Although Linda and Emmylou couldn't be there Saturday, Dolly said their
collaborations have been among the most precious to her as she began "After the
Goldrush." (Although the song appeared on Trio II, she sang the version
she recorded for Treasures.) She appeared iridescent, bathed in the glow
of an amber spotlight. I overheard a lady at a neighboring table exclaim that it
gave her an almost "psychedelic" look in the big-screen projections at each side
of the stage.
Parting from her usual format, she said that it was time to say goodbye and
sang her signature 1974 composition "I Will Always Love You," making sure to
note its appearance three times on the country charts in addition to Whitney
Houston's smash pop hit and adding that just maybe "it might get recorded
another 1,000 times this century." Amid a standing ovation after the final
chorus, about 100 fans rushed to the stage. Dolly came back, shook a few hands
and stood at the microphone to say it wasn't really over yet, but if they'd help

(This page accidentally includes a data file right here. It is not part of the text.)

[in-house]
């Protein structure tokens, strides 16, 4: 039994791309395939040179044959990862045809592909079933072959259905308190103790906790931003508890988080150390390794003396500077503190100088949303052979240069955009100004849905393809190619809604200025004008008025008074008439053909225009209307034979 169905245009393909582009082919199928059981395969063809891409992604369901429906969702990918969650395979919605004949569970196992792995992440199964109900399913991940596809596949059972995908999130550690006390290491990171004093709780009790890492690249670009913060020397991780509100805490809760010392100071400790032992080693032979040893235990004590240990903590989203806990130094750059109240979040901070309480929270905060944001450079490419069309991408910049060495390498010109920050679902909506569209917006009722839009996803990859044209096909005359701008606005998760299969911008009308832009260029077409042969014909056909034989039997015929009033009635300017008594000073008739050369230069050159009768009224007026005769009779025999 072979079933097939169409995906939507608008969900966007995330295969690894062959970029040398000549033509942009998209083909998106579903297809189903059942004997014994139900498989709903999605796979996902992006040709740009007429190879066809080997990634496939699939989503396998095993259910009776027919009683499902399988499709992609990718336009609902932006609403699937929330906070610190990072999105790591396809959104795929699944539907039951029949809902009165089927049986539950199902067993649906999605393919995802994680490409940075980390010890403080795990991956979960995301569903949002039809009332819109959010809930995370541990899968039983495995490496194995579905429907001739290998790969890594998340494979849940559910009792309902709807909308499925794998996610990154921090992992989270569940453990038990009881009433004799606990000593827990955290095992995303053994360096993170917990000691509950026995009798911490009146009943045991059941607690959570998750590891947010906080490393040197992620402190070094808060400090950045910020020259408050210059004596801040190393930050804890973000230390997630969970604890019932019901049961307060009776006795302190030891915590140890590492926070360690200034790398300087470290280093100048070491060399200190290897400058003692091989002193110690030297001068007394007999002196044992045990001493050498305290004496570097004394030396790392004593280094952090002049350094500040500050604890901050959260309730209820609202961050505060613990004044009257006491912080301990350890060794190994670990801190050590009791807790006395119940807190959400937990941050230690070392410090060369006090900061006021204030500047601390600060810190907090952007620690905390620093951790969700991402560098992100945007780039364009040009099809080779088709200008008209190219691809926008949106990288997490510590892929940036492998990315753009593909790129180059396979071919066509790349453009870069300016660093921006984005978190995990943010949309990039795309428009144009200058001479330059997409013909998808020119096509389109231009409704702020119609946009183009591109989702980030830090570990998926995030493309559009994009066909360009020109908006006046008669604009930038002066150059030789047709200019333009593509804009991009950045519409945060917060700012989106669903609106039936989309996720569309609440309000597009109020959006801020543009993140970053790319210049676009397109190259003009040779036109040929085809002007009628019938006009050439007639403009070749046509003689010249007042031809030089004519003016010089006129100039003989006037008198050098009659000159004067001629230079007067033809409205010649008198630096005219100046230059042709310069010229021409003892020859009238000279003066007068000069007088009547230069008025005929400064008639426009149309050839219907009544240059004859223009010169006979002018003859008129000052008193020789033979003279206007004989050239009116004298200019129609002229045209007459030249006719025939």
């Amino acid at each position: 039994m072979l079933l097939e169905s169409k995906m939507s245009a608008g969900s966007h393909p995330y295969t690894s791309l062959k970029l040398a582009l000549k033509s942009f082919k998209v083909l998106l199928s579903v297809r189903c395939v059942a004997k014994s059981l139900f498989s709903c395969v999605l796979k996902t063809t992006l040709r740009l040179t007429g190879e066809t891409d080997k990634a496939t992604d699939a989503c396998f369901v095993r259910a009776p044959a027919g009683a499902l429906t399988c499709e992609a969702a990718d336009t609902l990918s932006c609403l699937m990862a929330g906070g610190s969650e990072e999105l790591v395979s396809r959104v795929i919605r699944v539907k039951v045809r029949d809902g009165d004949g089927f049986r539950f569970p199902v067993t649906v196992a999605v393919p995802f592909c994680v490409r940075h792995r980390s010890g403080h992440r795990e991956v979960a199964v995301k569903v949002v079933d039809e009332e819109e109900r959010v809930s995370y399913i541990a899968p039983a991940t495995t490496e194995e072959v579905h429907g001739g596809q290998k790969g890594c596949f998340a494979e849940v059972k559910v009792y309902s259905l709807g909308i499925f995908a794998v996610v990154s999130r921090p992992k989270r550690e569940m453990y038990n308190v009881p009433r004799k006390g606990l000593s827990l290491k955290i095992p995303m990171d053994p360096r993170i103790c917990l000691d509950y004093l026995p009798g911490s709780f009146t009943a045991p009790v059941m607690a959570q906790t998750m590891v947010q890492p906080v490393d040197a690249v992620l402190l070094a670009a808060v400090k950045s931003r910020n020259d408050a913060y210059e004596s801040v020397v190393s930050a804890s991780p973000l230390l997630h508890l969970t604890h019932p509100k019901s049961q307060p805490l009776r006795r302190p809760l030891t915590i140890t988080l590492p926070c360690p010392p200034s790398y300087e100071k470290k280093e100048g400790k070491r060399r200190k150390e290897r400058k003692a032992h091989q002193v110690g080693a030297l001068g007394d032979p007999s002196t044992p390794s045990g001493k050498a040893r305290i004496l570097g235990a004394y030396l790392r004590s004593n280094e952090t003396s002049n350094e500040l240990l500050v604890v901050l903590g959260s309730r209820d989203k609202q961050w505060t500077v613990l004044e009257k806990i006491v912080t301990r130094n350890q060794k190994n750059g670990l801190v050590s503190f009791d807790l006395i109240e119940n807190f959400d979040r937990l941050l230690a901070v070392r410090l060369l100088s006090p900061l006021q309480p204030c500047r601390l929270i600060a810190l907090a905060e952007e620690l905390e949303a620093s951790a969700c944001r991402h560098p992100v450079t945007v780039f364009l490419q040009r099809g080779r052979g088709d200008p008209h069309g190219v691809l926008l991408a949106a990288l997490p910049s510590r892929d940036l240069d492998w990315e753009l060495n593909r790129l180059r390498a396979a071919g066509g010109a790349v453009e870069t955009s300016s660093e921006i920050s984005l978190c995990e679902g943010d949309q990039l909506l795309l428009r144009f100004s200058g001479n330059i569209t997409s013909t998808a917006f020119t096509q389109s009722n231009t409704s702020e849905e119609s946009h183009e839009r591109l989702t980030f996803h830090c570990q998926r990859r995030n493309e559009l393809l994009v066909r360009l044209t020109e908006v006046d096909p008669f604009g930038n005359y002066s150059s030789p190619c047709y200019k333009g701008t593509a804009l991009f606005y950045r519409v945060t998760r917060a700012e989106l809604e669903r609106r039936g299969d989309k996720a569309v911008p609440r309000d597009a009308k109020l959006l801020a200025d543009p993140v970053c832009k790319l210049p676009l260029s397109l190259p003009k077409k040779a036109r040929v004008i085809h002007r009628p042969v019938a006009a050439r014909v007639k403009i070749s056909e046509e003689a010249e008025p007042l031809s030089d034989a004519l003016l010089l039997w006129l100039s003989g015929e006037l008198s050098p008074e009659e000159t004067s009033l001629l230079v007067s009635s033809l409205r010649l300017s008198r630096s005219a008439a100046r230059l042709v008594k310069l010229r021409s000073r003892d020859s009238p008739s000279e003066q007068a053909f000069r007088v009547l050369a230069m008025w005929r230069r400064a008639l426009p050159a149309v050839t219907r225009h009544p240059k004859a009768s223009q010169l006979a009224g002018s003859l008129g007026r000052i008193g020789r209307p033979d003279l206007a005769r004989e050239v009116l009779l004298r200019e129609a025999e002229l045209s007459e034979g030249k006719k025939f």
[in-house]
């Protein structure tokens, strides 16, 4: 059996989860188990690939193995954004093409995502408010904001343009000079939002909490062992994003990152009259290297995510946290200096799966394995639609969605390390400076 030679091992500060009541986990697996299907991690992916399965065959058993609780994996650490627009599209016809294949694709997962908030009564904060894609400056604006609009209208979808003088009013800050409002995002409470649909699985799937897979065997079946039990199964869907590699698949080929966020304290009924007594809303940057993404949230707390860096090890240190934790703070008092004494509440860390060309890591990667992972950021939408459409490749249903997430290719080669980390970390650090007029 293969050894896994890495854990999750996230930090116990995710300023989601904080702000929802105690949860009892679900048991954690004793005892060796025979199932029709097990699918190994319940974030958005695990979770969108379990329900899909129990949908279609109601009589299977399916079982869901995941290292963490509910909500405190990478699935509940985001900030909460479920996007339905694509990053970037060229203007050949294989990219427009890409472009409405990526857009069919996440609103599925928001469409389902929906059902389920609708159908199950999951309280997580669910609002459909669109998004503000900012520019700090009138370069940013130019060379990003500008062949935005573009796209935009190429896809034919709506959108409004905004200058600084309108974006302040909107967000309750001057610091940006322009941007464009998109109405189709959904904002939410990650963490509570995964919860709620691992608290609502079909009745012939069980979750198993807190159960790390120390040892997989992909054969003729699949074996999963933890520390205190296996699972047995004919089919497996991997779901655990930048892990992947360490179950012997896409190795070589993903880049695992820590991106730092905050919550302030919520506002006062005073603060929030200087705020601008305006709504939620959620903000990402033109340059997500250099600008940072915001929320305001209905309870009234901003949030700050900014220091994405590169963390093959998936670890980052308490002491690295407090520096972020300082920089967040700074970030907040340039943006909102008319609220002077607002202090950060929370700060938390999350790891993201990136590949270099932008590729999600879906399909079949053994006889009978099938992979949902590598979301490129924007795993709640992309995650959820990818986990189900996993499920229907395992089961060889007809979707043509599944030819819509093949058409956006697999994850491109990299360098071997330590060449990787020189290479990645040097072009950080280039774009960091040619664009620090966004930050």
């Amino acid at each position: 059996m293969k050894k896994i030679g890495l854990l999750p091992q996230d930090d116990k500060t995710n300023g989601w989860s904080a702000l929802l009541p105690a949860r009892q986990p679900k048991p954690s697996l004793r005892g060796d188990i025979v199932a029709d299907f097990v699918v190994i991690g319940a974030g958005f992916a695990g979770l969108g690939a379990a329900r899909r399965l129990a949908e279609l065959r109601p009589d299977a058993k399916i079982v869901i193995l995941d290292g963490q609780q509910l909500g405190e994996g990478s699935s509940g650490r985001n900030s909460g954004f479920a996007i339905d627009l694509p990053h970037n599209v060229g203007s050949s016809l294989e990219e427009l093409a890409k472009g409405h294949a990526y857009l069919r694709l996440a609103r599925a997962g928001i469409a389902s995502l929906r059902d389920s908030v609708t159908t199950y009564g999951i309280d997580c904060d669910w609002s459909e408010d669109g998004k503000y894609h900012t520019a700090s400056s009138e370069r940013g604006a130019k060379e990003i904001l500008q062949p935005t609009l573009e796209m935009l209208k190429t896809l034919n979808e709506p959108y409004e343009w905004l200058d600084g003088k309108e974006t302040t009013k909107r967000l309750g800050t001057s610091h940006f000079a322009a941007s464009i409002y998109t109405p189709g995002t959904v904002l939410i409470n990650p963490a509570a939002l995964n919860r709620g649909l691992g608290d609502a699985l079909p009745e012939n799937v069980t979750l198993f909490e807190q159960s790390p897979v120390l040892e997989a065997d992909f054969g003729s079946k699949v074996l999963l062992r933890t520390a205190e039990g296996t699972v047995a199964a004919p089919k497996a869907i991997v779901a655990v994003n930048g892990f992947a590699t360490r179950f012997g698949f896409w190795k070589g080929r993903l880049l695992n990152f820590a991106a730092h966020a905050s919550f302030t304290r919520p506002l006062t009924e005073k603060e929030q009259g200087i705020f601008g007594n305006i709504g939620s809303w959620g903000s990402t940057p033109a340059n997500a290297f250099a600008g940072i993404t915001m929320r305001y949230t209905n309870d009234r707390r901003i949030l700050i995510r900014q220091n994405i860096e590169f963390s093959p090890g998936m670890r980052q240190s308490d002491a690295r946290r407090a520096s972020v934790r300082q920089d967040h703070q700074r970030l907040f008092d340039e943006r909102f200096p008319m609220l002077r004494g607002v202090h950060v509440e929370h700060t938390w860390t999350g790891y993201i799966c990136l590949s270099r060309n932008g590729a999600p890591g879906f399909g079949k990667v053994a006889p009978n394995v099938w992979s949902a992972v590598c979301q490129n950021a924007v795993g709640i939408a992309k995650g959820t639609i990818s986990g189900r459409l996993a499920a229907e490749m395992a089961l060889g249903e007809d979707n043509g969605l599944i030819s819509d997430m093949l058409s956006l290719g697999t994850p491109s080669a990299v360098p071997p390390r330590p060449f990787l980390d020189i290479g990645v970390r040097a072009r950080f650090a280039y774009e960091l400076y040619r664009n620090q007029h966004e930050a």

her sing the chorus again she'd have a special surprise.
After the song, she asked everyone to sit back down. She said she believed
that to usher in a new year and a new millennium it would only be appropriate to
offer "praise and honor to God," so she invited the wonderful Christ Church
Choir, or "as many of them as would fit on the stage," to join her.
With the choir in place (about 30 members standing on three choral platforms
on the right, center and left of the stage), Dolly's voice pierced the silence
with the first verse of "I Am Ready," the beautiful a capella number her sister
Rachael Dennison (who was present) wrote and which Dolly had recorded on The
Grass is Blue. The choir joined in, and the audience began clapping to the
rhythm. Without a pause, they went right into her 1975 classic gospel tune "The
Seeker," followed by her chillingly moving cover of Don Francisco's "He's
"We're having a little church tonight!" one audience member exclaimed as yet
another standing ovation erupted at the song's conclusion. (Also, another group
of fans attempted to storm the stage again, but hotel personnel locked arms to
The crowd remained standing and applauding long after Dolly exited and the
choir offered another chorus of "He's Alive."